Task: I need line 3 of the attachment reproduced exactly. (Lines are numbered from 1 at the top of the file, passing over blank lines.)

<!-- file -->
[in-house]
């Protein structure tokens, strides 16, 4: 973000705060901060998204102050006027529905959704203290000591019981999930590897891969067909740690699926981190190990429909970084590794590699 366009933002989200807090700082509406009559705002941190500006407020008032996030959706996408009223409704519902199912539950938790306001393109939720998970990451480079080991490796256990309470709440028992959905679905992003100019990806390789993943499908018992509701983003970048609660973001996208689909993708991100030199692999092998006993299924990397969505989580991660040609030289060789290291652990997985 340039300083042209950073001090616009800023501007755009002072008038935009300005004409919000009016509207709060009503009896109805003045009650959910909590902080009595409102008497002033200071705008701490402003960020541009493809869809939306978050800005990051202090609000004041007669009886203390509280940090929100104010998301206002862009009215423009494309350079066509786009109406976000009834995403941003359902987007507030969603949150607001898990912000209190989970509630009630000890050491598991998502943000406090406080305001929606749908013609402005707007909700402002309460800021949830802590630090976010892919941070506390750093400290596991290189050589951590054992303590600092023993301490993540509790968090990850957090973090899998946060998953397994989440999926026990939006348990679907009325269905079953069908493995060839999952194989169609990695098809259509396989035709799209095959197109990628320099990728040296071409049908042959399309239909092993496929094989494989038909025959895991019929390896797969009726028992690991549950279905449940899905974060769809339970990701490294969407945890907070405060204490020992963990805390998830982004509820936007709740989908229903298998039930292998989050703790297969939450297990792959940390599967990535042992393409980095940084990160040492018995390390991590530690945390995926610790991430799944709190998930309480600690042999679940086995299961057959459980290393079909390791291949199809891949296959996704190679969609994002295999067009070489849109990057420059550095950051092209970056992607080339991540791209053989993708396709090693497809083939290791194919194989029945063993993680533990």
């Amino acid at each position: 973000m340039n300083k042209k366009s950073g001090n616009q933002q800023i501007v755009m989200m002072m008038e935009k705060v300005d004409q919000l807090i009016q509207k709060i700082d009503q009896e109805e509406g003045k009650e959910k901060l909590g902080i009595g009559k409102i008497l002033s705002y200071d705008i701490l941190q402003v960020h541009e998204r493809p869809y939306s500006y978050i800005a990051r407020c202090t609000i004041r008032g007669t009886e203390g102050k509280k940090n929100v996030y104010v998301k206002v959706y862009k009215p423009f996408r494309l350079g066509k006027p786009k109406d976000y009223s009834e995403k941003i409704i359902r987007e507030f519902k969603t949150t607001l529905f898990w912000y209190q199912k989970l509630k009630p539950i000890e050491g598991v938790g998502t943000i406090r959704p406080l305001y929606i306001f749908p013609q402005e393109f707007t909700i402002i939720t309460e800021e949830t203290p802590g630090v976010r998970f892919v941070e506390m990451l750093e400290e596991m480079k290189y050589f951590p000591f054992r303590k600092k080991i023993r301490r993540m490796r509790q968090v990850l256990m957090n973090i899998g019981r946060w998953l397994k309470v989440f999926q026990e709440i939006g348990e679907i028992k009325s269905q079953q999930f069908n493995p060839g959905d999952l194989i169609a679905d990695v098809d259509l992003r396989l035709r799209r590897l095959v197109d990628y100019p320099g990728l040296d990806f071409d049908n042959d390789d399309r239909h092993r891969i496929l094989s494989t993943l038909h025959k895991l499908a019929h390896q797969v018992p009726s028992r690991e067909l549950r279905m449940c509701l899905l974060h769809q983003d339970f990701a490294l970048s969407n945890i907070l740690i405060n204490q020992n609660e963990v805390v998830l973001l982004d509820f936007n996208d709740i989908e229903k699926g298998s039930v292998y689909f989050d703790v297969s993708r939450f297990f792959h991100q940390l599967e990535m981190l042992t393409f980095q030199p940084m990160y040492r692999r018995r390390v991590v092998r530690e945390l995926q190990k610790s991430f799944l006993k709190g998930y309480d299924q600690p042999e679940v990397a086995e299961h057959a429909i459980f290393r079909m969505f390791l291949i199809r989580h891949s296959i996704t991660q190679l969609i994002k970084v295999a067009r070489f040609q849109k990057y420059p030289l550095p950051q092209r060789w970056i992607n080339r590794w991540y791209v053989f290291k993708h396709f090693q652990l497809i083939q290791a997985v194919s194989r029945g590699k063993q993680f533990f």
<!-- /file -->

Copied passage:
């Amino acid at each position: 973000m340039n300083k042209k366009s950073g001090n616009q933002q800023i501007v755009m989200m002072m008038e935009k705060v300005d004409q919000l807090i009016q509207k709060i700082d009503q009896e109805e509406g003045k009650e959910k901060l909590g902080i009595g009559k409102i008497l002033s705002y200071d705008i701490l941190q402003v960020h541009e998204r493809p869809y939306s500006y978050i800005a990051r407020c202090t609000i004041r008032g007669t009886e203390g102050k509280k940090n929100v996030y104010v998301k206002v959706y862009k009215p423009f996408r494309l350079g066509k006027p786009k109406d976000y009223s009834e995403k941003i409704i359902r987007e507030f519902k969603t949150t607001l529905f898990w912000y209190q199912k989970l509630k009630p539950i000890e050491g598991v938790g998502t943000i406090r959704p406080l305001y929606i306001f749908p013609q402005e393109f707007t909700i402002i939720t309460e800021e949830t203290p802590g630090v976010r998970f892919v941070e506390m990451l750093e400290e596991m480079k290189y050589f951590p000591f054992r303590k600092k080991i023993r301490r993540m490796r509790q968090v990850l256990m957090n973090i899998g019981r946060w998953l397994k309470v989440f999926q026990e709440i939006g348990e679907i028992k009325s269905q079953q999930f069908n493995p060839g959905d999952l194989i169609a679905d990695v098809d259509l992003r396989l035709r799209r590897l095959v197109d990628y100019p320099g990728l040296d990806f071409d049908n042959d390789d399309r239909h092993r891969i496929l094989s494989t993943l038909h025959k895991l499908a019929h390896q797969v018992p009726s028992r690991e067909l549950r279905m449940c509701l899905l974060h769809q983003d339970f990701a490294l970048s969407n945890i907070l740690i405060n204490q020992n609660e963990v805390v998830l973001l982004d509820f936007n996208d709740i989908e229903k699926g298998s039930v292998y689909f989050d703790v297969s993708r939450f297990f792959h991100q940390l599967e990535m981190l042992t393409f980095q030199p940084m990160y040492r692999r018995r390390v991590v092998r530690e945390l995926q190990k610790s991430f799944l006993k709190g998930y309480d299924q600690p042999e679940v990397a086995e299961h057959a429909i459980f290393r079909m969505f390791l291949i199809r989580h891949s296959i996704t991660q190679l969609i994002k970084v295999a067009r070489f040609q849109k990057y420059p030289l550095p950051q092209r060789w970056i992607n080339r590794w991540y791209v053989f290291k993708h396709f090693q652990l497809i083939q290791a997985v194919s194989r029945g590699k063993q993680f533990f």